A discombobulated radical
John Merrow’s new book, Addicted to Reform, offers a rosy and unachievable vision for public school change, writes Checker Finn. Merrow is “a sort of discombobulated radical who seeks many worthy changes in the American K–12 enterprise but whose ‘plan,’ for all its dozen steps, isn’t likely to result in the overhaul he wants.”
He rejects federal and state reforms in favor of local pilots, but also “condemns the inequalities that arise from local control (and funding),” writes Finn.
“Curriculum isn’t what it ought to be partly because, as Merrow argues, our fixation on reading and math achievement has squeezed it, but also because it’s been decentralized to individual districts and schools,” he adds.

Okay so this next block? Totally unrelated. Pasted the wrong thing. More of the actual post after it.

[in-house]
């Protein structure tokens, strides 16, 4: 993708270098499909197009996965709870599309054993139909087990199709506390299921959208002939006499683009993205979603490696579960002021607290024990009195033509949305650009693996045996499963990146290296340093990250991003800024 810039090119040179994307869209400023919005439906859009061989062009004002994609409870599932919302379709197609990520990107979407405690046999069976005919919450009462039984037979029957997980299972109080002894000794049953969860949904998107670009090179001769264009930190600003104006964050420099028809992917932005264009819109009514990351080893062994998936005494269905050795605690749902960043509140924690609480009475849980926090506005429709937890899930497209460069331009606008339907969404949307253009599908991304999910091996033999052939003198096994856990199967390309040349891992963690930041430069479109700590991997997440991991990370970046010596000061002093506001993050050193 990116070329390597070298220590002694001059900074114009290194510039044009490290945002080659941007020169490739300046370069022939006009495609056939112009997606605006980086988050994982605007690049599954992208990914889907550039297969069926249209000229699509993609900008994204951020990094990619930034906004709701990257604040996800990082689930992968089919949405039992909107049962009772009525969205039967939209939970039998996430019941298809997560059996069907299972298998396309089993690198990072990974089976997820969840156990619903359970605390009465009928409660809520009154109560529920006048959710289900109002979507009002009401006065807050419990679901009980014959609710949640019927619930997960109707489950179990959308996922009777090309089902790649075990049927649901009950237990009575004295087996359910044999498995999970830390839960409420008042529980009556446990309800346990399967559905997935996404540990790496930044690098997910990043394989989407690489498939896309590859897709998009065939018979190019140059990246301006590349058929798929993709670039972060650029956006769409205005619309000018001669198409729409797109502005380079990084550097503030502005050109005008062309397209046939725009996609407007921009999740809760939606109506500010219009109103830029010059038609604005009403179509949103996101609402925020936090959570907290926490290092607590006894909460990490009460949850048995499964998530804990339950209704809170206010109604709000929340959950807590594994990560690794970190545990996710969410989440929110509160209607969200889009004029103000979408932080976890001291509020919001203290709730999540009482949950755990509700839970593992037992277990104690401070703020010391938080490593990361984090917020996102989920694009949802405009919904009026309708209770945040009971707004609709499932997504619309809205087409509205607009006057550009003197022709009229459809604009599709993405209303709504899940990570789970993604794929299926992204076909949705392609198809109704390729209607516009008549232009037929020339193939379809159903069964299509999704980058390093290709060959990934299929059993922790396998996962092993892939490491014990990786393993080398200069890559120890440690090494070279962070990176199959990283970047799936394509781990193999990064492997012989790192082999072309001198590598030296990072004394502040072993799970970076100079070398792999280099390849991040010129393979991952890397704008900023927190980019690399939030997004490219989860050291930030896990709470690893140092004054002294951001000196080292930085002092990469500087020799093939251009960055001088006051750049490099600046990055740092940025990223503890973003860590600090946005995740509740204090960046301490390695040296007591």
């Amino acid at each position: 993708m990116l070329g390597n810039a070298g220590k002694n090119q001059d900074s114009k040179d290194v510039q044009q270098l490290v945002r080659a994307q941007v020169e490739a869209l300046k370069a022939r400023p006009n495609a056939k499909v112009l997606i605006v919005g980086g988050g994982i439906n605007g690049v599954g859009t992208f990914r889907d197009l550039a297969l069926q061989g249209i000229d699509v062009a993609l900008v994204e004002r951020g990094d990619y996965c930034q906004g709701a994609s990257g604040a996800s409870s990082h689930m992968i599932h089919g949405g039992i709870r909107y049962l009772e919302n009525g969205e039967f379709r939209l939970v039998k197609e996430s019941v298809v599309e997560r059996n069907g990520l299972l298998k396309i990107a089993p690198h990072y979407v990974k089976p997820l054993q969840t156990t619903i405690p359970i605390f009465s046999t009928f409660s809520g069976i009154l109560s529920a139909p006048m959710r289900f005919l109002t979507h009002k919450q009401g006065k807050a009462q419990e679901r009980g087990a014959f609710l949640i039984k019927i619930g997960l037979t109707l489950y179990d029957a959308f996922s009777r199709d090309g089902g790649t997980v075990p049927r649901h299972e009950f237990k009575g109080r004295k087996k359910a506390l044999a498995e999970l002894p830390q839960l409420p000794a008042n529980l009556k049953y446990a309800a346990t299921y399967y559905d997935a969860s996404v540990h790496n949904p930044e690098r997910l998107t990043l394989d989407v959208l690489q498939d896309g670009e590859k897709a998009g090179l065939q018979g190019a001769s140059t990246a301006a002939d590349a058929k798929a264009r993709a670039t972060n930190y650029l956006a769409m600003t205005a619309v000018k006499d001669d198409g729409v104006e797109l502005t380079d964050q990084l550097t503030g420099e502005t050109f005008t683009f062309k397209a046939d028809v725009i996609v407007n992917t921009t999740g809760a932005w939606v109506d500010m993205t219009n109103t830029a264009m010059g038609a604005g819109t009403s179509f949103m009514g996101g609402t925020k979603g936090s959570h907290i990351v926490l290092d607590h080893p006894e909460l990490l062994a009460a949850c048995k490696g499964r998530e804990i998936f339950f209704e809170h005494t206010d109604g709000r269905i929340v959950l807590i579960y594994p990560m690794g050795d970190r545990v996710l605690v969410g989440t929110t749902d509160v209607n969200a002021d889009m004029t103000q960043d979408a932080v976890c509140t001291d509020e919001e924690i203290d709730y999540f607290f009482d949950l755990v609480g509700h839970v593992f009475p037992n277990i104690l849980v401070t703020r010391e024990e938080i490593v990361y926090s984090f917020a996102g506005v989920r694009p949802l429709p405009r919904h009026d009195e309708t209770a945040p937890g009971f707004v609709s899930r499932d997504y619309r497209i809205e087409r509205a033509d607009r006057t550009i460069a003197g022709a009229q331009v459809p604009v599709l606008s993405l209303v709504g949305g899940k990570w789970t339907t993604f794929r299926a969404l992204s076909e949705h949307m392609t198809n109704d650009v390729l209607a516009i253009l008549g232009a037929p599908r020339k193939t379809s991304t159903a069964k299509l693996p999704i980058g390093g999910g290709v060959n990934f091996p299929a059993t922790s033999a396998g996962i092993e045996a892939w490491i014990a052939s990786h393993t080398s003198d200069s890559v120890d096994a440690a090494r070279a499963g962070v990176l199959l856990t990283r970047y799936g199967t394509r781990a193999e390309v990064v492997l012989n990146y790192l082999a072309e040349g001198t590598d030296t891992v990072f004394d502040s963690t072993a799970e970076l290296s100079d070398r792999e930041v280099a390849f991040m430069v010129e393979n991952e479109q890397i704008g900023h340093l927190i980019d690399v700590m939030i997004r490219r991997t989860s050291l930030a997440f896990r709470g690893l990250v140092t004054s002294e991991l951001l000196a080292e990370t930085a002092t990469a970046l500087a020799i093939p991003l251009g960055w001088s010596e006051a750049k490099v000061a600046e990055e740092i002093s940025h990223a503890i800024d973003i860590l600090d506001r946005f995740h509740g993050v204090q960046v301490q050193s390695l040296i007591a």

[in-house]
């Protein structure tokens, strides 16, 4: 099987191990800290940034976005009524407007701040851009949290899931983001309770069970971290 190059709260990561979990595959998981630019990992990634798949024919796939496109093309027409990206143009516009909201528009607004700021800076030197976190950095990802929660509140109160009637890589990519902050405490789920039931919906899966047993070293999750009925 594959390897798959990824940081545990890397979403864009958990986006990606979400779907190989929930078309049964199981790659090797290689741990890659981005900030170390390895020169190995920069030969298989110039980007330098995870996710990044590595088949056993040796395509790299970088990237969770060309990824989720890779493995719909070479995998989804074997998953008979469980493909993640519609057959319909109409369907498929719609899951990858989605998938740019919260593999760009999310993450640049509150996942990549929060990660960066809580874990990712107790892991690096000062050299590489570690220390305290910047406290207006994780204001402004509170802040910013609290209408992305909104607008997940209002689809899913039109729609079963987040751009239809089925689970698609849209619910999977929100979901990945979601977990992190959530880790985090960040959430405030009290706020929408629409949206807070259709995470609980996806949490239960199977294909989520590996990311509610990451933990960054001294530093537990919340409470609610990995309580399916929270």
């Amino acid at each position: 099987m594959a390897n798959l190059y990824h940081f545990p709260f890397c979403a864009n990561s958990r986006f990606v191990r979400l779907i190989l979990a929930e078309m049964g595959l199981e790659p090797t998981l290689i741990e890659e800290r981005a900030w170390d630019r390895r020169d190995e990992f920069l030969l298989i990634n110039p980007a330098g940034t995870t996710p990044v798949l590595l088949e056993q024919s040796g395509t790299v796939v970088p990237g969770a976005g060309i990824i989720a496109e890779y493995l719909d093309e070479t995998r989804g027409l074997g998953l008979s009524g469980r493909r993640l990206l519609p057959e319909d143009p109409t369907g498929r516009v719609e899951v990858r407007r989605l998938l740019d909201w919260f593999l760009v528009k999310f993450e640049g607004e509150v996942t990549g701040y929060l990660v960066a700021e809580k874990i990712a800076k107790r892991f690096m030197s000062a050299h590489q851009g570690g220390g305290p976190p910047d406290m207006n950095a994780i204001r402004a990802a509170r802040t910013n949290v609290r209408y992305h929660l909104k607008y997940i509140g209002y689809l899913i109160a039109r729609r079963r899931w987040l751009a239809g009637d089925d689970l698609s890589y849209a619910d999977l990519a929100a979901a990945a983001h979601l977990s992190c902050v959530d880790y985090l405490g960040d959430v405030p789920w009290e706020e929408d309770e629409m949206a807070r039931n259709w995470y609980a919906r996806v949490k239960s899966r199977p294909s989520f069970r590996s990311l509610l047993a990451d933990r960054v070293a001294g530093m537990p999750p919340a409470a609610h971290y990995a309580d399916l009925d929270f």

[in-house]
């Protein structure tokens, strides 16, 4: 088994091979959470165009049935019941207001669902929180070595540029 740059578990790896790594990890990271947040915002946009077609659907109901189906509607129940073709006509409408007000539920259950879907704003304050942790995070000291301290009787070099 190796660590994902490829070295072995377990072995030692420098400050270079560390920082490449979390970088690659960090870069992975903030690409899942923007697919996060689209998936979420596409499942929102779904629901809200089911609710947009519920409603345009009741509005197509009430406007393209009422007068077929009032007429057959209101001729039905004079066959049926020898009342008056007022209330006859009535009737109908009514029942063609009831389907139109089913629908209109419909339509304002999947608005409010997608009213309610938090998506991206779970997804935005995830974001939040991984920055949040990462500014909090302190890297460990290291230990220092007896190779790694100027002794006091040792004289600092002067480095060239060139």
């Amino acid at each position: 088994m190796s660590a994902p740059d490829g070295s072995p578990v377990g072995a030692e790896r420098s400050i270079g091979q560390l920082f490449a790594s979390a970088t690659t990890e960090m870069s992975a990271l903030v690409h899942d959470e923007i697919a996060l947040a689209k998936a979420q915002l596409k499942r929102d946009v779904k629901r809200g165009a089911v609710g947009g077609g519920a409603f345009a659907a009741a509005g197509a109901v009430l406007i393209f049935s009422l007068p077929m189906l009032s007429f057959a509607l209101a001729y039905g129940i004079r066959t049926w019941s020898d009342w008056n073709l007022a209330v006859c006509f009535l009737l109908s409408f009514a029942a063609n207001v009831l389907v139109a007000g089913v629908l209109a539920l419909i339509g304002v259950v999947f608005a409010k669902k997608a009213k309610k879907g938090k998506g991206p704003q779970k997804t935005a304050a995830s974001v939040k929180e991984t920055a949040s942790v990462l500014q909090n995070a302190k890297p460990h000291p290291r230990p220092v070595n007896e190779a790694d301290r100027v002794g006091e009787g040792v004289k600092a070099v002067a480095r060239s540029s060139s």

Merrow hopes “an outraged populace will combine with empowered educators to burn down the system as we know it and replace it” with something that resembles “a well-run system of top-notch charter schools” writes Finn.
“Trying to follow his multi-step manual . . . recalls many fumbled efforts to assemble furniture at home, only to discover that the accompanying instructions were obviously written in a foreign language, then badly translated, and accompanied by inscrutable diagrams, and then to discover, way too late in the process, that some key parts were missing from the box.”